Police detain a woman during a protest against the jailing of Alexei Navalny in the Siberian city of Omsk, Russia. File
Russia's Foreign Ministry said Friday it was expelling diplomats from Sweden, Poland and Germany for attending a rally in support of opposition leader Alexei Navalny.
The announcement came as the European Union’s top diplomat told Russia’s foreign minister that the treatment of Navalny represents "a low point” in the relations between Brussels and Moscow.
EU foreign policy chief Josep Borrell "strongly condemned" Moscow's expulsion of three European diplomats when he was informed of it during a meeting with Russian Foreign Minister Sergei Lavrov on Friday, a spokesman said.
"During the meeting with FM Lavrov, HRVP Borrell learned that three European diplomats are going to be expelled from Russia," EU spokesman Peter Stano said, referring to Borrell's position as High Representative of the European Union.
"The HRVP strongly condemned this decision and rejected the allegations that they conducted activities incompatible with their status as foreign diplomats. The decision should be reconsidered."
The ministry said diplomats from Sweden and Poland in St. Petersburg and from Germany in Moscow took part in what it called "unlawful” rallies on Jan.23. Tens of thousands of people across Russia took to the streets that day to protest the arrest of Navalny, the Kremlin's most prominent critic.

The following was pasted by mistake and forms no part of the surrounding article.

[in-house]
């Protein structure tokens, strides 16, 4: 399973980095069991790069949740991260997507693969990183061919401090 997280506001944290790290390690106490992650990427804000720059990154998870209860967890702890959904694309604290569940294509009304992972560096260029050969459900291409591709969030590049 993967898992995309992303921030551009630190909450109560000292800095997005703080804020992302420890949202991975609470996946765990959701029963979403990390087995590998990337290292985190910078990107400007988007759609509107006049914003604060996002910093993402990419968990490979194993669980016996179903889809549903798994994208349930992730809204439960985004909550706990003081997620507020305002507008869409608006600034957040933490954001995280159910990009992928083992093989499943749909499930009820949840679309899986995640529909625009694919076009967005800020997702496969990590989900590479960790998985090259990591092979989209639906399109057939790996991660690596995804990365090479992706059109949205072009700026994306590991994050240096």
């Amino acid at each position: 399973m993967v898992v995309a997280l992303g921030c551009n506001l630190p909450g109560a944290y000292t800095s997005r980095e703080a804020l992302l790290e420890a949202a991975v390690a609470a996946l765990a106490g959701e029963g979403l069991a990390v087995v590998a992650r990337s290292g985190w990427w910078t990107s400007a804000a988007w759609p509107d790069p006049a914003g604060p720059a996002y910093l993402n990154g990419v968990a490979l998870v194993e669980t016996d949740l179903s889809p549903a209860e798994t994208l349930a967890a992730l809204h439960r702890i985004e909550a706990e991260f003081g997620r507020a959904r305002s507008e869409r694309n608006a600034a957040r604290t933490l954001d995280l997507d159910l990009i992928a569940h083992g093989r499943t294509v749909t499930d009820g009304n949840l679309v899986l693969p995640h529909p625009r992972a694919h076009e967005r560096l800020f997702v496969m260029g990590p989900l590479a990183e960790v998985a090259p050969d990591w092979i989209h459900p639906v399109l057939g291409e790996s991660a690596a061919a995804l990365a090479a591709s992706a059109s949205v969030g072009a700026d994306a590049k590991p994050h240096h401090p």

The diplomats were declared "persona non grata” and were required to leave Russia "shortly,” a ministry statement said.
EU foreign affairs chief Josep Borrell, who met earlier Friday with Russian Foreign Minister Sergey Lavrov, said before the session that "our relations are under a severe strain, and the Navalny case is a low point in our relations.”
Navalny, 44, an anti-corruption investigator and Russian President Vladimir Putin’s most prominent critic, was arrested Jan.17 upon returning from Germany, where he spent five months recovering from a nerve-agent poisoning that he blames on the Kremlin. Russian authorities have rejected the accusation.
On Tuesday, a Moscow court ruled that while in Germany, Navalny violated probation terms of his suspended sentence from a 2014 money-laundering conviction, and ordered him to serve two years and eight months in prison. The ruling prompted international outrage.
After his meeting with Lavrov, Borell said he had relayed his concerns over Navalny’s jailing and the arrests of thousands of people who demonstrated in his support.
The EU official said he also communicated the bloc's support for Navalny's release and for an investigation of the August poisoning.
Lavrov, in turn, again accused European officials of refusing to share evidence of the poisoning. The Kremlin has said it won’t listen to Western criticism of Navalny’s sentencing and police action against his supporters.
"Our patient can die any minute," Ashikhmin said on Facebook on Saturday, pointing to the opposition politician's high potassium levels and saying Navalny should be moved to intensive care. "Fatal arrhythmia can develop any minute."
Police locked down the centre of Moscow and other cities on Sunday as protesters took to the streets across Russia demanding the release of jailed Kremlin critic Alexei Navalny. Hundreds of police in riot gear lined the streets of the capital from the early
Russia's FSIN prison authority confirmed that officers had detained the prominent critic of President Vladimir Putin, the Interfax news agency reported.
For a decade, Russian President Vladimir Putin has avoided putting his gadfly opponent Alexey Navalny behind bars for any considerable length of time — until Tuesday, when a Moscow court ordered Navalny to spend the next two-and-a-half years in prison.
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